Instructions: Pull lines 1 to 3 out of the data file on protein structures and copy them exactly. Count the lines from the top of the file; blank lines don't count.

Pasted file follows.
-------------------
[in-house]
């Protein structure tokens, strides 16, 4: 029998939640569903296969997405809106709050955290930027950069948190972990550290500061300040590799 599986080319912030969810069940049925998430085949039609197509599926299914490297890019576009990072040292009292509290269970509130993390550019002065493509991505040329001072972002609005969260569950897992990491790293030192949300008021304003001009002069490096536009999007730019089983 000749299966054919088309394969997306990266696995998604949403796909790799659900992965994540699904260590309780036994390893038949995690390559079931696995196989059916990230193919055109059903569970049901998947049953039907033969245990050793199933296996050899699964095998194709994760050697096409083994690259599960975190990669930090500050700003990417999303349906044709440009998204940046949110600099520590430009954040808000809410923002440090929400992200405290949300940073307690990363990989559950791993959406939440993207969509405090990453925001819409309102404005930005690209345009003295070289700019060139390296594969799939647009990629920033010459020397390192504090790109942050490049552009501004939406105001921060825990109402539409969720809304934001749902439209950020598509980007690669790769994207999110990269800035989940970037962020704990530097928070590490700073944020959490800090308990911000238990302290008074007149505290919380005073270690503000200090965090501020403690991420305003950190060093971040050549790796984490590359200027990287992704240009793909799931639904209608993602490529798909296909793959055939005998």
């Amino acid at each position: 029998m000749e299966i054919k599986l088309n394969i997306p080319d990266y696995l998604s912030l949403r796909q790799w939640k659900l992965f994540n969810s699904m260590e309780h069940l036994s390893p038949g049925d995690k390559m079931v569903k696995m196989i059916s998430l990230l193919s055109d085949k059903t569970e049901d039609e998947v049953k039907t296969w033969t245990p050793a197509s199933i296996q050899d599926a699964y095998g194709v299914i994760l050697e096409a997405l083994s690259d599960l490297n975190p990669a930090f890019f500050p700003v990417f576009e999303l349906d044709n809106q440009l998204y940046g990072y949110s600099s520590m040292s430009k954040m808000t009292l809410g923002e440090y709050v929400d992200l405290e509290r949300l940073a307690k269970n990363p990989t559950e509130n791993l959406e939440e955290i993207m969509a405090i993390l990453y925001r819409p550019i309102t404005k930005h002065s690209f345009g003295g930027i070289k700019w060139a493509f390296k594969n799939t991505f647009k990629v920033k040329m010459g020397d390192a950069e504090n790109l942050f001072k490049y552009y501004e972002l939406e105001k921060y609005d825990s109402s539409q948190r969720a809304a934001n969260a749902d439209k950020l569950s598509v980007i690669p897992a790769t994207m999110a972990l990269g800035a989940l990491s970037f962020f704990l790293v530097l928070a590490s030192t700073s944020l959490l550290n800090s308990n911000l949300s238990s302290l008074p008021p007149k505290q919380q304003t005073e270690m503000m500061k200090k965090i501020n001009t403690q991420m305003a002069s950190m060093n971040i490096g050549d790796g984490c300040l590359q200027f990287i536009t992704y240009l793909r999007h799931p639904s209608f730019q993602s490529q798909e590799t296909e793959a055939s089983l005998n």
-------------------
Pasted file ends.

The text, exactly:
[in-house]
């Protein structure tokens, strides 16, 4: 029998939640569903296969997405809106709050955290930027950069948190972990550290500061300040590799 599986080319912030969810069940049925998430085949039609197509599926299914490297890019576009990072040292009292509290269970509130993390550019002065493509991505040329001072972002609005969260569950897992990491790293030192949300008021304003001009002069490096536009999007730019089983 000749299966054919088309394969997306990266696995998604949403796909790799659900992965994540699904260590309780036994390893038949995690390559079931696995196989059916990230193919055109059903569970049901998947049953039907033969245990050793199933296996050899699964095998194709994760050697096409083994690259599960975190990669930090500050700003990417999303349906044709440009998204940046949110600099520590430009954040808000809410923002440090929400992200405290949300940073307690990363990989559950791993959406939440993207969509405090990453925001819409309102404005930005690209345009003295070289700019060139390296594969799939647009990629920033010459020397390192504090790109942050490049552009501004939406105001921060825990109402539409969720809304934001749902439209950020598509980007690669790769994207999110990269800035989940970037962020704990530097928070590490700073944020959490800090308990911000238990302290008074007149505290919380005073270690503000200090965090501020403690991420305003950190060093971040050549790796984490590359200027990287992704240009793909799931639904209608993602490529798909296909793959055939005998």
């Amino acid at each position: 029998m000749e299966i054919k599986l088309n394969i997306p080319d990266y696995l998604s912030l949403r796909q790799w939640k659900l992965f994540n969810s699904m260590e309780h069940l036994s390893p038949g049925d995690k390559m079931v569903k696995m196989i059916s998430l990230l193919s055109d085949k059903t569970e049901d039609e998947v049953k039907t296969w033969t245990p050793a197509s199933i296996q050899d599926a699964y095998g194709v299914i994760l050697e096409a997405l083994s690259d599960l490297n975190p990669a930090f890019f500050p700003v990417f576009e999303l349906d044709n809106q440009l998204y940046g990072y949110s600099s520590m040292s430009k954040m808000t009292l809410g923002e440090y709050v929400d992200l405290e509290r949300l940073a307690k269970n990363p990989t559950e509130n791993l959406e939440e955290i993207m969509a405090i993390l990453y925001r819409p550019i309102t404005k930005h002065s690209f345009g003295g930027i070289k700019w060139a493509f390296k594969n799939t991505f647009k990629v920033k040329m010459g020397d390192a950069e504090n790109l942050f001072k490049y552009y501004e972002l939406e105001k921060y609005d825990s109402s539409q948190r969720a809304a934001n969260a749902d439209k950020l569950s598509v980007i690669p897992a790769t994207m999110a972990l990269g800035a989940l990491s970037f962020f704990l790293v530097l928070a590490s030192t700073s944020l959490l550290n800090s308990n911000l949300s238990s302290l008074p008021p007149k505290q919380q304003t005073e270690m503000m500061k200090k965090i501020n001009t403690q991420m305003a002069s950190m060093n971040i490096g050549d790796g984490c300040l590359q200027f990287i536009t992704y240009l793909r999007h799931p639904s209608f730019q993602s490529q798909e590799t296909e793959a055939s089983l005998n």